As a teenager, I remember saying that I would expect at least one hour of play for every dollar I spent on a game. Particularly in my early teens, before I could legally work, that was a great measure of value. Now though? I have a small mountain of 60+ hours games that I haven’t even had the chance to touch, much less finish. I’ve found that in my busy, adult life, the best games come in small (or rather, short) packages.

Over the past year or so, I’ve played quite a few excellent “after-dinner” games, as I call them. Each with an important message, told with consideration for my time. I’ve made a list of the best ones, particularly those that are short and underappreciated, with enough meat on them to leave you with something to mull over when you walk away.

We’ve all had moments that we regret, people we’ve hurt, or missed opportunities that have left us wondering “What if?” in the small hours of the morning. To the Moon is about these moments, these small pieces of us that get left behind in the passage of time. It’s about losing sight of who we are and why we aspire to be the people we dreamt of as kids. In that, it taps an idea that few games ever attempt—earnestness.

To the Moon has been out for nearly four years. I went in expecting a video game version of the movie Pay It Forward—a nice message wrapped in layer after layer of needless melodrama. Instead, I was surprised to find a game that was immediately universal.

Brothers is a difficult game to break down, which is odd, because it’s remarkably simple. You play as the eponymous brothers, embarking on a quest to find a magical fruit that will cure their father of a mysterious ailment that will probably claim his life. As standard fantasy settings go, that’s about as basic as you can really get, but that superficial veneer belies the vision and profound wisdom that underpins the adventure.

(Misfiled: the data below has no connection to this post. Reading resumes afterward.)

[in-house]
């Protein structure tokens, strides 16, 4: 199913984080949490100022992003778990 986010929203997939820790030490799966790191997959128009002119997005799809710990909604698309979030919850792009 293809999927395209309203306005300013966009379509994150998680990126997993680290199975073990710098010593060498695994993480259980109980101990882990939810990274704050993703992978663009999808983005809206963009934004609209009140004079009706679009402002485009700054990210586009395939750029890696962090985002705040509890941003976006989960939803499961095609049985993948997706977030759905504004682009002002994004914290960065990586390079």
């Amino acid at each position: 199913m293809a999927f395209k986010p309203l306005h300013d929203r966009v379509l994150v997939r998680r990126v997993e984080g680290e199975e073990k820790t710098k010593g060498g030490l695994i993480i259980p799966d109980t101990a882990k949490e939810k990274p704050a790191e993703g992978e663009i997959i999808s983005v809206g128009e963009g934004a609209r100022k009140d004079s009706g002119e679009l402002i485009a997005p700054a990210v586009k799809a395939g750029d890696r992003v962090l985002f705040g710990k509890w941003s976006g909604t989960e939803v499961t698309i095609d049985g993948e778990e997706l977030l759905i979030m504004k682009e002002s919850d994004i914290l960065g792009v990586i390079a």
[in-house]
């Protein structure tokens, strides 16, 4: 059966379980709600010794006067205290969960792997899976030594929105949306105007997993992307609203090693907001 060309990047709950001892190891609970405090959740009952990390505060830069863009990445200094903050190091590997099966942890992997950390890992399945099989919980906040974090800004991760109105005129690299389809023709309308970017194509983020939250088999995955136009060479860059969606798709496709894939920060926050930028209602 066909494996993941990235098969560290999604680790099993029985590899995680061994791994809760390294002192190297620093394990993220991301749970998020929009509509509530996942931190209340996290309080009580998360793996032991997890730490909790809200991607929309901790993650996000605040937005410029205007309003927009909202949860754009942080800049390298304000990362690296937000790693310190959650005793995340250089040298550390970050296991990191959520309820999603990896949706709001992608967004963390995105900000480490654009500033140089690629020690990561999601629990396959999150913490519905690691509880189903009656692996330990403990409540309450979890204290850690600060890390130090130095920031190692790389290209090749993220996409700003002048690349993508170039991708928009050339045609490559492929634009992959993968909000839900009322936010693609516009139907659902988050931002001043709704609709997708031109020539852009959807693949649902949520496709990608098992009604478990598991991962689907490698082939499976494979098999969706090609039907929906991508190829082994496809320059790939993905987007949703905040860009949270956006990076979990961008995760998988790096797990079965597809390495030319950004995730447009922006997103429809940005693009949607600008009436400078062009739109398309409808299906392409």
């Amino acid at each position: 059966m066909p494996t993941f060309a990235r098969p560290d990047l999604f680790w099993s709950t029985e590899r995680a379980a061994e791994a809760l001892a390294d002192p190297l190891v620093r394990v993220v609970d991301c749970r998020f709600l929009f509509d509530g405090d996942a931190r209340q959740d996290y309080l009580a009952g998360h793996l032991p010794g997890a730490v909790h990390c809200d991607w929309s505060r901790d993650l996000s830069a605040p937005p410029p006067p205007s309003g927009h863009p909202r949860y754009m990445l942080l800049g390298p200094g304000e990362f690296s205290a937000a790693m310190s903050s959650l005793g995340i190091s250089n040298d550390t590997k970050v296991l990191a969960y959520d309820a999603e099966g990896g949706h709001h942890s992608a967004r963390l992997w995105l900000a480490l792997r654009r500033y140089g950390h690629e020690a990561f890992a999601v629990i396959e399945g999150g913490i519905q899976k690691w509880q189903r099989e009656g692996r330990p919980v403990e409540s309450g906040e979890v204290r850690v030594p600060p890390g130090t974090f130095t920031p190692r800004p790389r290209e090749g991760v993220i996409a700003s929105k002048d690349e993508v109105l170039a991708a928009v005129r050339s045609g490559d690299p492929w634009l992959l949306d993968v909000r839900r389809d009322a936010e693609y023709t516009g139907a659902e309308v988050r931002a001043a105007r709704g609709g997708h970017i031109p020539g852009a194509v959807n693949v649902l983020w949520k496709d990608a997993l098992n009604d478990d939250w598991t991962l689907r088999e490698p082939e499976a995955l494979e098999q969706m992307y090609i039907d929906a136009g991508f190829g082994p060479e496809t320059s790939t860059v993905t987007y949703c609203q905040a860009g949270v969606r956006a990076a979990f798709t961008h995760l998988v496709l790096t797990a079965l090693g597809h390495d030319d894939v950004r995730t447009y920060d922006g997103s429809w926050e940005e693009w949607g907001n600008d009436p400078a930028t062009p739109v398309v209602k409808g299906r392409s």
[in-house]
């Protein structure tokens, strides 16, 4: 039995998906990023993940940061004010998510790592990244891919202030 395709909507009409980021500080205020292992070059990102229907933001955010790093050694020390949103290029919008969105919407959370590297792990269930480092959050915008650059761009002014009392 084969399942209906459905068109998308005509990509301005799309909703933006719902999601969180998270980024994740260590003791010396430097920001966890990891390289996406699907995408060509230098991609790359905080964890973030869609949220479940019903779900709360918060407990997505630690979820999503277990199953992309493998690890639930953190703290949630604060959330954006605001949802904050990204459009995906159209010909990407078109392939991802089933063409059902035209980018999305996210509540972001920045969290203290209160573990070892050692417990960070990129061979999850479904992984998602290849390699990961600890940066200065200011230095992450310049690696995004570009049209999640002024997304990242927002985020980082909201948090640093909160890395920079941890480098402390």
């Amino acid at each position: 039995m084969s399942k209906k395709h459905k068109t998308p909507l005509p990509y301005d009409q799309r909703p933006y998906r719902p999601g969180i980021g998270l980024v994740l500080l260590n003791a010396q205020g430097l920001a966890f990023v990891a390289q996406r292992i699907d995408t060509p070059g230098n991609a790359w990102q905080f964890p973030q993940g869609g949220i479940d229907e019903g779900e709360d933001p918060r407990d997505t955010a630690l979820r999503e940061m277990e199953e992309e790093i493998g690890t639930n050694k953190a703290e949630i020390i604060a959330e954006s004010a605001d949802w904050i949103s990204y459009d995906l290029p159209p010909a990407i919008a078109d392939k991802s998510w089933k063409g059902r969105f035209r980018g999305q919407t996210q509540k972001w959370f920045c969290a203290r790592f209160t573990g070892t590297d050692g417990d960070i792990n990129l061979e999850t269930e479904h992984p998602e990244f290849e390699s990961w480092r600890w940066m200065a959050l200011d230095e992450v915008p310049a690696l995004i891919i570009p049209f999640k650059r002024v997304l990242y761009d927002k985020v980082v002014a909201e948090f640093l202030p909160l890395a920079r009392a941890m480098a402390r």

These are two young boys, each with their own sensibilities and hopes. The older brother, as you might expect, is stoic. He understands that if the pair fail, they will lose a parent. The younger is filled with the unmistakable joie-de-vivre of youth. He stops to play, to joke around and to explore the minutiae of the otherwise generic Medieval European town. They’re personalities play off of one another—guiding and affecting each other—as they learn and grow. Sharper still is Brothers’ controls. You move each child individually, but progress always means moving the two in tandem with poetic fluency. The unity is beautiful, and only grows more poignant as the journey progresses.

The impending robotic apocalypse has long been a standard backdrop for sci-fi drama. The most cogent of these many, many stories is the Robot compilation series from Asimov. Collectively, they elucidated and testing the infamous “Three Laws of Robotics.” These were never intended to be laws in the traditional sense, so much as they were broad, reasonable rules people might want to use to bind the actions of artificial intelligence to avoid a cataclysmic disaster. Those laws, however well-meaning, are flawed in that any truly intelligent being can interpret them how they see fit. Therein lies the problem—intelligence cannot be controlled simply. And that’s the premise underlying The Fall.

Starring a pseudo-sapient combat suit, The Fall puts you in control of an AI that is tasked with protecting the suit’s wearer. For the time-being, the wearer isn’t responsive, however, leaving you with most of your vital functions locked out. That is, of course, unless the suit (and by extension the wearer) are in mortal danger. To access more and more functions, you learn to intentionally put yourself at risk, and in so doing explore the meaning of agency, morality and control through the lens of a complex, but limited, AI.